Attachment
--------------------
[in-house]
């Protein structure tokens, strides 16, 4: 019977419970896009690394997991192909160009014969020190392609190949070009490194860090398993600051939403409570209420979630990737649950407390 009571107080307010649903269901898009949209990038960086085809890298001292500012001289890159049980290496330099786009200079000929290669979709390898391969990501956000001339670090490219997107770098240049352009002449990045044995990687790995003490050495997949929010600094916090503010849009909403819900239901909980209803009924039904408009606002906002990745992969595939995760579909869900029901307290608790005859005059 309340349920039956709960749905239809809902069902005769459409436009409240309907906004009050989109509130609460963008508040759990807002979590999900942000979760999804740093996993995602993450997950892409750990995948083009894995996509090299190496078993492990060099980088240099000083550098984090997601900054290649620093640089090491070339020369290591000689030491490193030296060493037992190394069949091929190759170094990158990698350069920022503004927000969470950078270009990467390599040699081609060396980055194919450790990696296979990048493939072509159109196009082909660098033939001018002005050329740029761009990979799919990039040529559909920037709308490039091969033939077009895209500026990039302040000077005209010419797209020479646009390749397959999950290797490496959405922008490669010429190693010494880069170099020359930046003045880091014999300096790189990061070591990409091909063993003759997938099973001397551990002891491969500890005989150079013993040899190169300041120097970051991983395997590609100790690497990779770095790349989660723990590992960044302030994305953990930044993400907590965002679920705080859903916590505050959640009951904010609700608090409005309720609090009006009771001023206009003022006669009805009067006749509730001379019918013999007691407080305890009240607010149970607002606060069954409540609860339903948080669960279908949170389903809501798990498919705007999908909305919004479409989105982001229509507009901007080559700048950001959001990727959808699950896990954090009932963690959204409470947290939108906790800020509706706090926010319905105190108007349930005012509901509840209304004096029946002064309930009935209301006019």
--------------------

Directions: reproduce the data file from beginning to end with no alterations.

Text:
[in-house]
């Protein structure tokens, strides 16, 4: 019977419970896009690394997991192909160009014969020190392609190949070009490194860090398993600051939403409570209420979630990737649950407390 009571107080307010649903269901898009949209990038960086085809890298001292500012001289890159049980290496330099786009200079000929290669979709390898391969990501956000001339670090490219997107770098240049352009002449990045044995990687790995003490050495997949929010600094916090503010849009909403819900239901909980209803009924039904408009606002906002990745992969595939995760579909869900029901307290608790005859005059 309340349920039956709960749905239809809902069902005769459409436009409240309907906004009050989109509130609460963008508040759990807002979590999900942000979760999804740093996993995602993450997950892409750990995948083009894995996509090299190496078993492990060099980088240099000083550098984090997601900054290649620093640089090491070339020369290591000689030491490193030296060493037992190394069949091929190759170094990158990698350069920022503004927000969470950078270009990467390599040699081609060396980055194919450790990696296979990048493939072509159109196009082909660098033939001018002005050329740029761009990979799919990039040529559909920037709308490039091969033939077009895209500026990039302040000077005209010419797209020479646009390749397959999950290797490496959405922008490669010429190693010494880069170099020359930046003045880091014999300096790189990061070591990409091909063993003759997938099973001397551990002891491969500890005989150079013993040899190169300041120097970051991983395997590609100790690497990779770095790349989660723990590992960044302030994305953990930044993400907590965002679920705080859903916590505050959640009951904010609700608090409005309720609090009006009771001023206009003022006669009805009067006749509730001379019918013999007691407080305890009240607010149970607002606060069954409540609860339903948080669960279908949170389903809501798990498919705007999908909305919004479409989105982001229509507009901007080559700048950001959001990727959808699950896990954090009932963690959204409470947290939108906790800020509706706090926010319905105190108007349930005012509901509840209304004096029946002064309930009935209301006019």